If you’re still using subject lines like “Meeting request”, “[Your Company] + [Prospect’s Company]” or “Searching for the right contact”, your cold emails aren’t getting the open rates they deserve.
Email subject lines are one of the hardest things to get right in the world of outbound sales, but luckily, there are a number of places you can go on the web that will give you some ideas for inspiration. In the below, we’ve listed a few of our favorites in order of preference.
1. Mutual Connections
In sales, slowly increasing your list of LinkedIn connections over time can be extremely helpful when seeking to get in touch with new prospects. In this case, briefly check LinkedIn to see if your prospect happens to be a 2nd degree connection. If so, take a minute to understand how you might be connected (through a previous role, education, event, group etc.), then reference this in your subject line.
For prospects, nothing is more eye-catching than seeing something they just tweeted about right in their inbox. The key to using Twitter for subject lines is finding a tweet by your prospect that’s either relevant to your company’s offering, or something you can relate to as an individual.
One thing successful sales development reps do to cut through a noisy inbox is reference a technology that their prospect is using in tandem with their own product. For example, if your product integrates seamlessly with WordPress, and you know that your prospect does a lot of blogging with this CMS, it may be worthwhile to reference this connection in the subject line. If you’re looking for this kind of insight check this out.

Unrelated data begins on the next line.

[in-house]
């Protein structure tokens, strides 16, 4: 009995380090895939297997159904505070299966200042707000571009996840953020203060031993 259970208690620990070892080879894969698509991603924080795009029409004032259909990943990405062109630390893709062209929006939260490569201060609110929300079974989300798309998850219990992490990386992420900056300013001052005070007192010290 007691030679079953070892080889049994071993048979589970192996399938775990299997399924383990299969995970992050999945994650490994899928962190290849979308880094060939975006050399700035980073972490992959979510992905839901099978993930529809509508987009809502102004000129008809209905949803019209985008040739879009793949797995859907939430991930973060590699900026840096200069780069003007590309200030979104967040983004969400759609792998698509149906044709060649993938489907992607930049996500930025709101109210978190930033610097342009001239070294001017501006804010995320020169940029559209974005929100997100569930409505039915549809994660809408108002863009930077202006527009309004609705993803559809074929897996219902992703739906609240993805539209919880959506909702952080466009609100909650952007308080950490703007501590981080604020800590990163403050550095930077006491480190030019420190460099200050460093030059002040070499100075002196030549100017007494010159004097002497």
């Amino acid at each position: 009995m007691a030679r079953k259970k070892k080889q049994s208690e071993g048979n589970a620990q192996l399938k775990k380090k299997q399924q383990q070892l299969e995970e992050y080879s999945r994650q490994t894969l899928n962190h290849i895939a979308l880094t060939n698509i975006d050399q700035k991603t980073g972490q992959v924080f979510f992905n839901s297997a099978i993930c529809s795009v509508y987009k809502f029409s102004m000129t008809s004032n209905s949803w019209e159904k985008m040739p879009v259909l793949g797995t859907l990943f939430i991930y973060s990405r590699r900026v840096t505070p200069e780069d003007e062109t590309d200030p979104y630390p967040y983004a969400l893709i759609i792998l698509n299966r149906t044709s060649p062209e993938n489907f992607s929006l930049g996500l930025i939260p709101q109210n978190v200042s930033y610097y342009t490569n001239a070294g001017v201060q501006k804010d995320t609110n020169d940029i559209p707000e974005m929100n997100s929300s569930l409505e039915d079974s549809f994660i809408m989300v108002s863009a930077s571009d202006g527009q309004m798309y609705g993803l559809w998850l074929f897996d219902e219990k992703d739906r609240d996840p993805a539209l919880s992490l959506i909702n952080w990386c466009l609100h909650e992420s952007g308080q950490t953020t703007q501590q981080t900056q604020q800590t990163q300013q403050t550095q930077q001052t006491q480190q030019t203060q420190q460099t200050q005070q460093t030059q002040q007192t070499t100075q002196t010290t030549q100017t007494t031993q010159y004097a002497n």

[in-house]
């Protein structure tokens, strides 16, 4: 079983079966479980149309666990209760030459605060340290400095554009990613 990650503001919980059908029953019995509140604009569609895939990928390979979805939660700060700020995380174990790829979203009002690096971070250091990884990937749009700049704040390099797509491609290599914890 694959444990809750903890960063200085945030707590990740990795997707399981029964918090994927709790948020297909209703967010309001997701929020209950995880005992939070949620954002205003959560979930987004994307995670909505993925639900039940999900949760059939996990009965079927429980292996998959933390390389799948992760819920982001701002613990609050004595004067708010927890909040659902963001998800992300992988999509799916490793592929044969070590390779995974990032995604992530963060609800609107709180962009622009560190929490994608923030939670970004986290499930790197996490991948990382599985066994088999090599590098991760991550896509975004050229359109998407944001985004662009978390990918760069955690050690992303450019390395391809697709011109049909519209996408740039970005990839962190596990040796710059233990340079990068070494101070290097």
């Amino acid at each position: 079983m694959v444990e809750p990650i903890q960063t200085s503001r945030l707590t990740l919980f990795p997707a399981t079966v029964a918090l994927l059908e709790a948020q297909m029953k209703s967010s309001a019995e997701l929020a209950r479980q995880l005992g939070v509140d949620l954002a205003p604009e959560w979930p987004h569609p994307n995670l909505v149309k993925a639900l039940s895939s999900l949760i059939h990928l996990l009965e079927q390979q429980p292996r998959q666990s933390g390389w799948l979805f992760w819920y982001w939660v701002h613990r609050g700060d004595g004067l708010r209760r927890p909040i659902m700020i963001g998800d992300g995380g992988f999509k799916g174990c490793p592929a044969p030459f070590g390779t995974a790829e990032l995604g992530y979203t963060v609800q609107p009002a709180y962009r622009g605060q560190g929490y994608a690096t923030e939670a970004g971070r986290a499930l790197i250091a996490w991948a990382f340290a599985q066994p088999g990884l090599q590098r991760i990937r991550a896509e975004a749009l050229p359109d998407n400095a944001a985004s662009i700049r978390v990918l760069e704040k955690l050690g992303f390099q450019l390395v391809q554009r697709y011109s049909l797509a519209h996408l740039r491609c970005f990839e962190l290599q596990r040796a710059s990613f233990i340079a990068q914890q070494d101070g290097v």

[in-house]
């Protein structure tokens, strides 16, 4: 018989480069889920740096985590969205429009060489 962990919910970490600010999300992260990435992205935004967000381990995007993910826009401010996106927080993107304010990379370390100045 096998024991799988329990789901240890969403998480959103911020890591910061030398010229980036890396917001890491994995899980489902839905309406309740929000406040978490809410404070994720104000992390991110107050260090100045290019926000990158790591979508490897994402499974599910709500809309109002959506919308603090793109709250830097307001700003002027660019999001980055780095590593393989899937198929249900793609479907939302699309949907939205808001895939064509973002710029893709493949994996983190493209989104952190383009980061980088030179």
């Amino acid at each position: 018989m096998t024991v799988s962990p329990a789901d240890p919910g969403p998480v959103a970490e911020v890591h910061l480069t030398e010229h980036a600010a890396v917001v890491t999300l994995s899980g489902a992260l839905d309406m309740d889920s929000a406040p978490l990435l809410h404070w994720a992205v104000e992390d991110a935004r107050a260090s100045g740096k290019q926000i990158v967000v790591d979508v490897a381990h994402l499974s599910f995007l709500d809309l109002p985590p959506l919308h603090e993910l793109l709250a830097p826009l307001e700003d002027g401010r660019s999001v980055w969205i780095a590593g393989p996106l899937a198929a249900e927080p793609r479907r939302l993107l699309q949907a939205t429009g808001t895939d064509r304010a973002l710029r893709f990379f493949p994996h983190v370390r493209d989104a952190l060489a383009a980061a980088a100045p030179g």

4. LinkedIn Profile
This is, perhaps, a no-brainer, but people tend to divulge some pretty great information about their role, current projects, and achievements on their LinkedIn profiles. If you’re having trouble viewing this information because you have a basic account, this post will help you to reveal anonymous profiles.
5. Google Search
On the surface, using Google to find inspiration for email subject lines may seem a bit strange, but hear us out. Doing a quick search for your prospect will reveal panels they have participated in, articles they have contributed to, awards they have received or even blogs they keep. If your prospect has made waves in their industry, Google will help bring you up to speed on the details.
Up until this point, all of the subject line advice we’ve given you aims to put your prospect at the center of the equation and not your offering. If you simply cannot find anything noteworthy about your prospect by checking the sources mentioned above, a good way of getting their attention is to reference 1 or 2 companies your company works with that your prospect would consider as a competitor.
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